But the mission of the church doesn’t end there. Even as we rescue victims in the chaos of the world, Christ calls us to rescue those who do others harm. As Paul wrote to Timothy “The saying is sure and worthy of full acceptance, that Christ Jesus came into the world to save sinners. And I am the foremost of sinners; 16 but I received mercy for this reason, that in me, as the foremost, Jesus Christ might display his perfect patience for an example to those who were to believe in him for eternal life.” God’s love and mercy are the sail of our ship. And often, as is the case with Paul, when the church ministers to those who oppress, those who persecute, those who harm others God is able to do infinitely more than we could as or imagine to transform lives. Christ calls his shipmates to save the terrorists, those who use their weapons and authority inappropriately, the very ones Malachi points out are also within the hope of salvation through Jesus Christ.
Are you, my friend, now floating in the sinners’ bark so frail?
Come on board with us, we’ll pull you up, toward glory we will sail!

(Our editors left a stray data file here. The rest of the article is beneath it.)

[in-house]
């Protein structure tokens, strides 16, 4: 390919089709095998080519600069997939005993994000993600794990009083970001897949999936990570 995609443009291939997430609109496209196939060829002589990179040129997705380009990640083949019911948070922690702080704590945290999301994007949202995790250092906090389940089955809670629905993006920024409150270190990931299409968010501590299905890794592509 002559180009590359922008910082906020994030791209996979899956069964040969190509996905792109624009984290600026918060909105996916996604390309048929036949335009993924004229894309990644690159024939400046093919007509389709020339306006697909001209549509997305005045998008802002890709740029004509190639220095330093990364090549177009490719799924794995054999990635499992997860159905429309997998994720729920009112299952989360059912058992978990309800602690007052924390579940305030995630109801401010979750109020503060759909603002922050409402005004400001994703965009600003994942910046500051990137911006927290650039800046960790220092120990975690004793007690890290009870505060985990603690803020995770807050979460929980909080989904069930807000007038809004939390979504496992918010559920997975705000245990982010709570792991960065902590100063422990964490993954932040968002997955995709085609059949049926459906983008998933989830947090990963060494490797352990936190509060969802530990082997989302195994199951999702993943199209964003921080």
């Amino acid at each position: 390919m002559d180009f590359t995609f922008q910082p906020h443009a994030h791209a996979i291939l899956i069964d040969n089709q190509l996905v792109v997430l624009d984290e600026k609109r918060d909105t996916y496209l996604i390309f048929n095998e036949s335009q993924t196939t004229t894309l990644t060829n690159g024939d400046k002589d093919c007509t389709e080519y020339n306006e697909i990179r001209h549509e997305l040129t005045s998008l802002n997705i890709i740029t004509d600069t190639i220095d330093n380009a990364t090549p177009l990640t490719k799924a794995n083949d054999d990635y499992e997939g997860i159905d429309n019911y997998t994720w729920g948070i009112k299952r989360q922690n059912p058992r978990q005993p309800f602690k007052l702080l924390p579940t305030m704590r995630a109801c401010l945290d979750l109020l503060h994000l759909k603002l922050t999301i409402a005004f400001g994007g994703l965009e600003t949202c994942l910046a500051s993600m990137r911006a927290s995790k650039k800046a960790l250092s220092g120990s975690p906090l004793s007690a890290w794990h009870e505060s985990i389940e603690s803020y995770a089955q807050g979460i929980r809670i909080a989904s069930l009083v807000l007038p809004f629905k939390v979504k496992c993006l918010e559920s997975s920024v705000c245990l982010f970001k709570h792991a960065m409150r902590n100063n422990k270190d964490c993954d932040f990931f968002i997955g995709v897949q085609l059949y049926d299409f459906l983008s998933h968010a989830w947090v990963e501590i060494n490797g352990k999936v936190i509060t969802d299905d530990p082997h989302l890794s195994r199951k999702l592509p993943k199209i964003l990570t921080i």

As we move through the rest of this worship service and to the rest of our day and week, I invite you to ponder your roll on the Ship of the Church. Do you feel overwhelmed by the waves of the world? If so let me know, or someone else who is aboard the ship so we can throw you a life preserver and pull you in. Or maybe you have a story of being lost at sea, until the ship of the church found you. Maybe you feel like a sailor, working with Christ for the salvation of the world? On the pledge Sunday we will be collecting promises of financial support to help keep our congregation ship shape. All who have become professing members of our congregation have also promised to support this ship with your prayers, presence, service and witness. Take some time today, and later this week, to talk with Jesus Christ, this ship’s captain, about the role you are playing in extending salvation to the world.
Lord Jesus Christ, you stretched out your arms of love on the hard wood of the cross that everyone might come within reach of your saving embrace: So clothe us in your Spirit that we, reaching forth our hands in love, may bring those who do not know you to the knowledge and love of you; for the honor of your Name, Amen.